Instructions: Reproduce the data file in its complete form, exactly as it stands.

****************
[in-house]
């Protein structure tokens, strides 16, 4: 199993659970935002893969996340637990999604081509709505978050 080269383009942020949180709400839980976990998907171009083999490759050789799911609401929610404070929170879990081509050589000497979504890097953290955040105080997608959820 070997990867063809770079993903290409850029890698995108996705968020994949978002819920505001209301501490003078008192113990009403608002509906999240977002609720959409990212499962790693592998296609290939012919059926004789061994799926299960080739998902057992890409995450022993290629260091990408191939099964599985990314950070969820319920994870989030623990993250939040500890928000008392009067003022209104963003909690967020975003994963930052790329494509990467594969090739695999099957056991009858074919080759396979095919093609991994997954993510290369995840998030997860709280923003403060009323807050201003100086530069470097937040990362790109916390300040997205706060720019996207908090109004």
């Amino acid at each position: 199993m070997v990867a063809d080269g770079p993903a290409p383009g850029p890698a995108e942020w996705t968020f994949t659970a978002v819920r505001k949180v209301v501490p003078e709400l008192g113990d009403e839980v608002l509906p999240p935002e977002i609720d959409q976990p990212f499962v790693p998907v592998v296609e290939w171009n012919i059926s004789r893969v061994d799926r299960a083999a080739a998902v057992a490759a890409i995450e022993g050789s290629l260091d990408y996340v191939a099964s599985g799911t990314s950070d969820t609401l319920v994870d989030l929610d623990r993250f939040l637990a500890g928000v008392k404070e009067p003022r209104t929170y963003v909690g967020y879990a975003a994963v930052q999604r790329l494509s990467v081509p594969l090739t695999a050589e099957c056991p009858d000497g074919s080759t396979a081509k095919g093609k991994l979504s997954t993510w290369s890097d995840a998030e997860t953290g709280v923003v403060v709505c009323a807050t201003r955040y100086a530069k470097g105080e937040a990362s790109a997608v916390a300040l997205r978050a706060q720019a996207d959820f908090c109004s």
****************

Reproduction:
[in-house]
């Protein structure tokens, strides 16, 4: 199993659970935002893969996340637990999604081509709505978050 080269383009942020949180709400839980976990998907171009083999490759050789799911609401929610404070929170879990081509050589000497979504890097953290955040105080997608959820 070997990867063809770079993903290409850029890698995108996705968020994949978002819920505001209301501490003078008192113990009403608002509906999240977002609720959409990212499962790693592998296609290939012919059926004789061994799926299960080739998902057992890409995450022993290629260091990408191939099964599985990314950070969820319920994870989030623990993250939040500890928000008392009067003022209104963003909690967020975003994963930052790329494509990467594969090739695999099957056991009858074919080759396979095919093609991994997954993510290369995840998030997860709280923003403060009323807050201003100086530069470097937040990362790109916390300040997205706060720019996207908090109004």
């Amino acid at each position: 199993m070997v990867a063809d080269g770079p993903a290409p383009g850029p890698a995108e942020w996705t968020f994949t659970a978002v819920r505001k949180v209301v501490p003078e709400l008192g113990d009403e839980v608002l509906p999240p935002e977002i609720d959409q976990p990212f499962v790693p998907v592998v296609e290939w171009n012919i059926s004789r893969v061994d799926r299960a083999a080739a998902v057992a490759a890409i995450e022993g050789s290629l260091d990408y996340v191939a099964s599985g799911t990314s950070d969820t609401l319920v994870d989030l929610d623990r993250f939040l637990a500890g928000v008392k404070e009067p003022r209104t929170y963003v909690g967020y879990a975003a994963v930052q999604r790329l494509s990467v081509p594969l090739t695999a050589e099957c056991p009858d000497g074919s080759t396979a081509k095919g093609k991994l979504s997954t993510w290369s890097d995840a998030e997860t953290g709280v923003v403060v709505c009323a807050t201003r955040y100086a530069k470097g105080e937040a990362s790109a997608v916390a300040l997205r978050a706060q720019a996207d959820f908090c109004s």